You think the money teams have spent this offseason has been insane? Well ...
Harper becomes a free agent after the 2018 season, which will be just after he turns 26 years old. That could not be better for him. Most studies show that the 26-27-28 years are the typical peak for players with a slow decline until 31 or 32 when the decline speeds up considerably.
That means the team that signs Harper -- assuming he’s healthy and has put up similar years to his 2015 season -- can bet heavily on five to seven great years, and perhaps two or three more good ones, if he can stay strong until his mid-30s.
Remember the Fangraphs number for his value in 2015? Of course, inflation drives up value -- but even if you multiply $75.9 million by five, you come up with $380 million. Let’s say he’s half as good for another three years. That’s another $113 million. We’re already almost at $500 million.
Of course, baseball teams don’t go by Fangraphs numbers. They might not believe that Harper was really worth $76 million in 2015. But they know he was worth a whole lot. Baseball teams have calculations they don’t share with the rest of us.
That FanGraphs number Posnanski cites is Harper's estimated value earned in 2015, based on his 9.5 WAR and the going rate of teams spending about $8 million per WAR on the free-agent market.
Anyway, Harper's value lies in the fact that he'll be hitting the free-agent market at such a young age -- and presumably will still be one of the best players in the game. As Posnanski writes, when teams sign players to long-term deals, they're essentially hoping they outperform the contract in the first few years, knowing regression may come in later years. Harper could sign a 10-year contract that takes him from his age-26 through age-35 seasons, minimizing the number of post-peak years on the back end, unlike deals given to Albert Pujols and Robinson Cano in recent years that go until Pujols is 41 and Cano 40.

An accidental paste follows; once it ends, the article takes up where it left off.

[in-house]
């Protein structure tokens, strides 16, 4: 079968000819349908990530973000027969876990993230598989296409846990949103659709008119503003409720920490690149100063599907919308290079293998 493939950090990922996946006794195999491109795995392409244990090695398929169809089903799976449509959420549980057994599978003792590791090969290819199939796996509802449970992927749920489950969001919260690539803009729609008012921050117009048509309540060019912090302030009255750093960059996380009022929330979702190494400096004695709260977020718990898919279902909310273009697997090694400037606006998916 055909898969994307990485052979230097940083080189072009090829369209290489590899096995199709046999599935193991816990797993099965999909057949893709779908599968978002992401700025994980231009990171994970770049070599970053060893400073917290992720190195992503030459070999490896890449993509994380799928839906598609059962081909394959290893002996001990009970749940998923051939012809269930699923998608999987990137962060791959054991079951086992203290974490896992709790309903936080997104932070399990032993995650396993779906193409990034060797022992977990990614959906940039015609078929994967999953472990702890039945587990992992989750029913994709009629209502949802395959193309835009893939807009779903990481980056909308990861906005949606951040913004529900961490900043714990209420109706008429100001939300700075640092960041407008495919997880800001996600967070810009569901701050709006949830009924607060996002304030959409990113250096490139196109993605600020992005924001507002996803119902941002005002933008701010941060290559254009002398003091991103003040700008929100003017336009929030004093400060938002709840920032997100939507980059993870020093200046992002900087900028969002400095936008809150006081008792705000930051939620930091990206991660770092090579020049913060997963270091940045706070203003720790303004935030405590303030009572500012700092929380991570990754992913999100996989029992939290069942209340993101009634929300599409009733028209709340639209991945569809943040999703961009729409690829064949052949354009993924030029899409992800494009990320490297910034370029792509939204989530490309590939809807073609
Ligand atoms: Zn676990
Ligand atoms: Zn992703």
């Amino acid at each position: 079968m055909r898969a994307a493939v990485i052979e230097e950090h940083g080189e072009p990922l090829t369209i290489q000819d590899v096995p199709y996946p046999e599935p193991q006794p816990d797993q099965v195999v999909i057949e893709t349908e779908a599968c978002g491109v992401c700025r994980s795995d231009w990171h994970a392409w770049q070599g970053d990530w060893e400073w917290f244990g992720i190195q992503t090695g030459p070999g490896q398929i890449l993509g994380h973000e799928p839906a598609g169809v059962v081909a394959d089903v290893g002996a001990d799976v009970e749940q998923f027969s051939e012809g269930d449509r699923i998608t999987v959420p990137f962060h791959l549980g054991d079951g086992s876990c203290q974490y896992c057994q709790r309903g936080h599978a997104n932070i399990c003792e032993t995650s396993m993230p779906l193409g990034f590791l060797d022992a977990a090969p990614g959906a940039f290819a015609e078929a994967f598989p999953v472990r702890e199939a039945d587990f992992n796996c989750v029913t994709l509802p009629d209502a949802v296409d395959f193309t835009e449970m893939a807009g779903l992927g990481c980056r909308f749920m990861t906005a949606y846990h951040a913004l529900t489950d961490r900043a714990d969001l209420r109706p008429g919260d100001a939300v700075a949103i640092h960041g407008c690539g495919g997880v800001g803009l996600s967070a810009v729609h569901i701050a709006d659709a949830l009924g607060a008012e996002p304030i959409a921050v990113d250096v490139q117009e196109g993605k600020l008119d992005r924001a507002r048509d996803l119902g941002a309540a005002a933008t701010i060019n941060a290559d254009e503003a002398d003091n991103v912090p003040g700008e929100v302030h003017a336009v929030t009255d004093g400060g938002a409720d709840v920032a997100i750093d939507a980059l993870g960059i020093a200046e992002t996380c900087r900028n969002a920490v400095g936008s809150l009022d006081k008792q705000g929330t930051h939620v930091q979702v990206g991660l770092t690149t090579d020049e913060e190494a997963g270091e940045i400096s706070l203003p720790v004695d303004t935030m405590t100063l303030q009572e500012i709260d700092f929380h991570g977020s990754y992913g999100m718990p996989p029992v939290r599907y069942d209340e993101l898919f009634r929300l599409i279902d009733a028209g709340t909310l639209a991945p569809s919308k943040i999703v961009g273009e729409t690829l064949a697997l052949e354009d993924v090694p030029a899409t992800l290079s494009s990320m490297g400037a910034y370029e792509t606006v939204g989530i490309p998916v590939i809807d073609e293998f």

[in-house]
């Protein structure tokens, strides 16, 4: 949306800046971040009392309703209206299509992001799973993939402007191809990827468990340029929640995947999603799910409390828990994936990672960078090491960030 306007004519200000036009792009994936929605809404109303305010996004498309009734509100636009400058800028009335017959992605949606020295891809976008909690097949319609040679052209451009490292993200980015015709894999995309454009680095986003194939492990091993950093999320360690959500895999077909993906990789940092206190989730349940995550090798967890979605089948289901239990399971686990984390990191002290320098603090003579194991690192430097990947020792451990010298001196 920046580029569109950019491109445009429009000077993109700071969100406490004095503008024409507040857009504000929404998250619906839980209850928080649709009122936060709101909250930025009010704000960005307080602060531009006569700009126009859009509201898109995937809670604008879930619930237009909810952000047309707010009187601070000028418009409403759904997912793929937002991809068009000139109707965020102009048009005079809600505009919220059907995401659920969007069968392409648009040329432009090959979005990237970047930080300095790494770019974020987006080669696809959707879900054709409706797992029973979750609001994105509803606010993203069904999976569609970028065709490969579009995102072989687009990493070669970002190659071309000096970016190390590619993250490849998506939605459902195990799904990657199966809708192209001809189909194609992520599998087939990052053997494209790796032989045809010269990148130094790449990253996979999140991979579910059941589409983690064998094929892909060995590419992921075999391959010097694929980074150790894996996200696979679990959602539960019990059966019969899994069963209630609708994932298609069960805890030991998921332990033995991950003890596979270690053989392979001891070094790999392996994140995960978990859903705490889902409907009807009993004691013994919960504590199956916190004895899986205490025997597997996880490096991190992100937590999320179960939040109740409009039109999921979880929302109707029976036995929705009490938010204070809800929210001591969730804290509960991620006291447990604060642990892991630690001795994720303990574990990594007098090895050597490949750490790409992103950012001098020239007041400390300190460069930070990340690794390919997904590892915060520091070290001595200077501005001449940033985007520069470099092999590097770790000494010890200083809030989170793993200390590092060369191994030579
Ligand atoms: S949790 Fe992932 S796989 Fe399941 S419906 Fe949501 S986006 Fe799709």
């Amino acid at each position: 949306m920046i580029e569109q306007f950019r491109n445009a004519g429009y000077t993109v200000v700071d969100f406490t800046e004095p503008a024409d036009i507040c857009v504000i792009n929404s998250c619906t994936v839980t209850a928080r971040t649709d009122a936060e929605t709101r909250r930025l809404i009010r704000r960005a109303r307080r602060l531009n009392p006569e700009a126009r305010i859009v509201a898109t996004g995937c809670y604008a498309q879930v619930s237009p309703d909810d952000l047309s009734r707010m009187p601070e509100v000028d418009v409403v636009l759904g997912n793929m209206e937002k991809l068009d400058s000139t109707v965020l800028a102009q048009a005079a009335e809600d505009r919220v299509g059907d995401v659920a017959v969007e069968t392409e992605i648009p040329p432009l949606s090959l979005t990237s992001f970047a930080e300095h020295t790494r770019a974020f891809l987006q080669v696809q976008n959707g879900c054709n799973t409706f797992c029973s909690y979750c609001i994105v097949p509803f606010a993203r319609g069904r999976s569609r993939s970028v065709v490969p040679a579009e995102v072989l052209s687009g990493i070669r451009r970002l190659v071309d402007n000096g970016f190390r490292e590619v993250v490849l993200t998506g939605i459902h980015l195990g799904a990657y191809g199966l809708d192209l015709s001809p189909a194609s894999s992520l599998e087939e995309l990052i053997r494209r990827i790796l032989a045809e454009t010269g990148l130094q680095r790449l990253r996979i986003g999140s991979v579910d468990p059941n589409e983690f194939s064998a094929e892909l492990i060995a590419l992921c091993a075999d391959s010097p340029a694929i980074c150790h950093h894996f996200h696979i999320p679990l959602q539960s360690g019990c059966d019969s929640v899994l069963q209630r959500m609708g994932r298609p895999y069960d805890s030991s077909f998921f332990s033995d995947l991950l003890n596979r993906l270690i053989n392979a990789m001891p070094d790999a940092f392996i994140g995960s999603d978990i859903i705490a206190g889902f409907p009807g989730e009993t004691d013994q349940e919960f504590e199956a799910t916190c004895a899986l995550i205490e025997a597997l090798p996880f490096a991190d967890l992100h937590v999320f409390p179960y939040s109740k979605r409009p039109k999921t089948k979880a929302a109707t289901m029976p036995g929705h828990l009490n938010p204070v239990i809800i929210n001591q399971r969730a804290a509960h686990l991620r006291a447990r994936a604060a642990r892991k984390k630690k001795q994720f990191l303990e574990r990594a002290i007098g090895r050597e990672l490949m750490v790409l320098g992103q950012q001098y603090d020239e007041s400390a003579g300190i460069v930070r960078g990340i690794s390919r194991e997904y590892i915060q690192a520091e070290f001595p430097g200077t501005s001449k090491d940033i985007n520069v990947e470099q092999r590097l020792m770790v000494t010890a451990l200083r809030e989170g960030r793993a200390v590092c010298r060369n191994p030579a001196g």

Joe makes another good point: Harper will want to break the bank. That's a ton of pressure for one player to live up to, even one as confident as Harper. His agent is Scott Boras, so keep that in consideration as well.
Is $500 million ridiculous? The highest annual average salary right now belongs to Zack Greinke at $34.4 million, and he's a pitcher in his 30s. The biggest total value contract was the $325 million contract that Giancarlo Stanton signed with the Marlins. No offense to Stanton, but he's never had a season that came close to what Harper did in 2015, and that contract was signed without him testing free agency and getting other offers.
So, yes, $500 million seems possible. By then, the Yankees will have wiped out all their big contracts except Masahiro Tanaka and Jacoby Ellsbury; the Dodgers have only Clayton Kershaw signed past 2018 (although he has an opt-out after 2018); the Red Sox mostly clear the books after 2019, other than David Price; the Phillies will be ready to spend big by then. You get the idea: The big-market teams will have money to spend. And according to Forbes, operating profits for many teams are high enough to afford this kind of contract.
Still, Harper has to stay healthy, which he didn't do in 2013 and 2014; he has to repeat this performance, which seems likely given his age, but you never know, maybe it was a career year; and a team has to have the audacity to spend that much on one player.
For more on the Nationals, check out the Nationals Baseball blog.